If we are God’s children, might He, as any parent might, try to simplify a complicated explanation?

      • You make a good point. I also can’t see why people have to take the bible literally.

        Lamarkism is not out of the question in evolution either. Because changes in your DNA can be passed on to the offspring by the mother. Maternal inheritance. So what an organism does in its lifetime (ie what it eats etc) can have ramifications for its offspring. So this is certainly within the scope of evolution just not natural selection.

        Also just to add my two cents. When you say your not sure how 2 groups of the same species change so profoundly they cant interbreed. Well by that stage they are no longer the same species. Also some species can breed such as lions and tigers. But basically it usually happens when one population within a species becomes isolated (ie geographically), and their environment changes to an extent that they evolve and their DNA changes so much that when, and if, they do ever breed the changes are so great that they can’t produce viable offspring.

    • What makes evolution ‘improbable’, Dave? It might be *incomplete* – there’s much we still don’t know – and I don’t see how Dauermodifications – the ability of organisms to pass along traits influenced by the environment – is incompatible. Maybe both mechanisms, and a half-dozen more we can’t even conceive at present, might play some part.

      The drunk monkey studies are interesting because my understanding is that humans are much more genetically similar than monkeys – you’d think that if this was true, the proportion of monkey lushes to monkey abstainers might differ.

      • What makes evolution improbable? For one thing, a basic tenant of evolution is that all of the complexity we observe in living organisms is the result of random (chance) chemical reactions. The assumption is that it is an inherent property of matter to give rise to life. This assumption has been tested exhaustively by scientists. No one has ever produced a living organism from inorganic material, likely because even the simplest of living, reproducing organisms is unimaginably complex. So it remains that all evolutionists have is an assumption upon which to base their narrative.

        Before I studied the saturated fat controversy I studied the evolution controversy. There are some interesting parallels.

        Proponents of evolution and the diet/heart hypothesis use a lot of repetition and superlative in their writing, a sickening amount. They also insist that their case is beyond dispute.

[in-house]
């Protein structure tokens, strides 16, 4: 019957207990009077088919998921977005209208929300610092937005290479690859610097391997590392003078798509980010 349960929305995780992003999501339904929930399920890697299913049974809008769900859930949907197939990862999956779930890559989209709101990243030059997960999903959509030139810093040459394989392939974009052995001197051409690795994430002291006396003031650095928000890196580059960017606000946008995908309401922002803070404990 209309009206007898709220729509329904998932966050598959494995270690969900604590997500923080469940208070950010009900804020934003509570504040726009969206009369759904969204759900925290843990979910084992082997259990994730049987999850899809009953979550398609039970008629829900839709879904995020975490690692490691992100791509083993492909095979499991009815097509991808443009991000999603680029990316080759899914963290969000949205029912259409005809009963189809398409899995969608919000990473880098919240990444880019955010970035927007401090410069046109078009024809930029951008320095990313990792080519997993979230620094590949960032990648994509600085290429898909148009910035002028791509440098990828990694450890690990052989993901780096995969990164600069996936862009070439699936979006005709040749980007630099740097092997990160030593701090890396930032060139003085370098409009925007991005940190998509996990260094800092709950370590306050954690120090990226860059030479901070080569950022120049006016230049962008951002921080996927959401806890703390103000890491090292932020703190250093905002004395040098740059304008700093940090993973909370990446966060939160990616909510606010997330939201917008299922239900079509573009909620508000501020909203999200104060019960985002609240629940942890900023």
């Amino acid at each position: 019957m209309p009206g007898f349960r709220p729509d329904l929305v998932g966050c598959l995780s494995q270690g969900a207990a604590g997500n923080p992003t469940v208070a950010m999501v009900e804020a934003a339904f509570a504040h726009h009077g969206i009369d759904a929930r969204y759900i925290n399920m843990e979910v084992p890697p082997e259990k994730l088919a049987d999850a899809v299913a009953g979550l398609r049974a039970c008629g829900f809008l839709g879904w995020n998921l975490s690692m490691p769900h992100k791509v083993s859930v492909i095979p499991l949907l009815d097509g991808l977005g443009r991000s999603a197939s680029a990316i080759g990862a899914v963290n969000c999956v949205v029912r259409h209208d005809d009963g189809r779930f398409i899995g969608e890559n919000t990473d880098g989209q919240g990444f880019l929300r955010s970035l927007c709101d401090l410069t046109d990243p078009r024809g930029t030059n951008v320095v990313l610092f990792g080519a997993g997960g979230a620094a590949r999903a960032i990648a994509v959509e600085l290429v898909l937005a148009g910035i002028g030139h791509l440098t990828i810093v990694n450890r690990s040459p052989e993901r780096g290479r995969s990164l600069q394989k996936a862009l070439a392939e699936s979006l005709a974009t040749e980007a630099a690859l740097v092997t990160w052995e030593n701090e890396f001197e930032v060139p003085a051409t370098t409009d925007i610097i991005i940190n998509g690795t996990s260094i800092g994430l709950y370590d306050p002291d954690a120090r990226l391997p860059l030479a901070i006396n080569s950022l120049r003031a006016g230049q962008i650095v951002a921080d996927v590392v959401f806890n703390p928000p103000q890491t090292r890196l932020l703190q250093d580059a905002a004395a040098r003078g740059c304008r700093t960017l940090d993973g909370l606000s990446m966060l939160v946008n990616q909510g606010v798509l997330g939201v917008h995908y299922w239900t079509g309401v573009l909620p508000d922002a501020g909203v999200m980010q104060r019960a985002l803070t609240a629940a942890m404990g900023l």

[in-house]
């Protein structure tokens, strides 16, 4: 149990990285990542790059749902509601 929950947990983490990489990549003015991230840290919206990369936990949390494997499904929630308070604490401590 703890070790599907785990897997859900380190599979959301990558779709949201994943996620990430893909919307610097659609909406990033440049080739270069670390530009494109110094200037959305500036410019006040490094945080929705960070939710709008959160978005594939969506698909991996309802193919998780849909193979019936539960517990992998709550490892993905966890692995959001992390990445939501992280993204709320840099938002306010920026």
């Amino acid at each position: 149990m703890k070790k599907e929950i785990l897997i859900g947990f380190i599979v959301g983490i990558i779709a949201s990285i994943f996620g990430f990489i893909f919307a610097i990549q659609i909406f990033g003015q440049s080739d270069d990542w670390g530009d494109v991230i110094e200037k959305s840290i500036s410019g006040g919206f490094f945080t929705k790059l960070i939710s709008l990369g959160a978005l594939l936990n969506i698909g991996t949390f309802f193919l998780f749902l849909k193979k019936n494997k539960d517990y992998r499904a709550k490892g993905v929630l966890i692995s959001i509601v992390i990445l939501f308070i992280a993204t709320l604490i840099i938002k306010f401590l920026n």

I have a young friend who has embraced the theory of evolution. A whole back he wrote:

        “This is the best summary article I’ve found so far:

        http://talkorigins.org/faqs/comdesc/

        As I mentioned the other night, the evidence I find most compelling is the genetic evidence, found in “Part 4. Molecular evidence”, although the entire article is certainly worth reading.”

        In the opening paragraphs of the above article one reads:

        “Because it is so well supported scientifically, common descent is often called the “fact of evolution” by biologists. For these reasons, proponents of special creation are especially hostile to the macroevolutionary foundation of the biological sciences.”

        So well supported? Foundation? I think not. There’s considerable uncertainty. For example, this article http://jbiol.com/content/8/6/59 begins:

        Comparative genomics has revealed extensive horizontal gene transfer among prokaryotes, a development that is often considered to undermine the ‘tree of life’ concept. However, the possibility remains that a statistical central trend still exists in the phylogenetic ‘forest of life’.

        In my own garden I’ve observed some interesting variation in pansies, poppies, and tulips. Regarding the poppies, a few years back a variety of poppy that consistently produced flowers with four petals suddenly produced these gorgeous pink flowers that look like carnations. The next year there were more pink flowers and red ones as well. Last year there was a third red/white color combination. This year there were even more colors. This year I’m not allowing any four petal flowers to produce seed. As soon as I can see that a flower has four petals, I rip the plant out to the ground and shred it.

        Pansies are interesting. I’ve never planted the smaller variety called violas. They just appeared and proliferated. I’ve been ripping them out in favor of blue pansies of regular size. However, no matter how careful I am about allowing only blue pansies to throw seed, I still get wide variation in color and size.

        Regarding your original comment about Tibetan adaptation to low oxygen levels, I have a friend who is a Cinematographer who was hired to film a recent Everest expedition. Some time after they reached the summit he discovered that his oxygen regulator had malfunctioned and he had been breathing straight air on the way up. He was still able to function and there were no nasty consequences for him, health wise. He said that a few people are simply biochemically configured to handle the thin atmosphere. Others, no matter how highly conditioned, are susceptible to injury at high altitudes. Did you ever watch Vertical Limit? http://www.imdb.com/title/tt0190865/

        • Well, Dave, as you often do, you’ve given me yet another interesting thing to explore. I hadn’t planned on researching evolution, but I think I’ll be doing so soon.
          It would be foolish of me to comment on this before I do some research, except to say that you seem to be saying it is improbable that randomness can begat the complexity that is life – forgive me if I misconstrue your comments.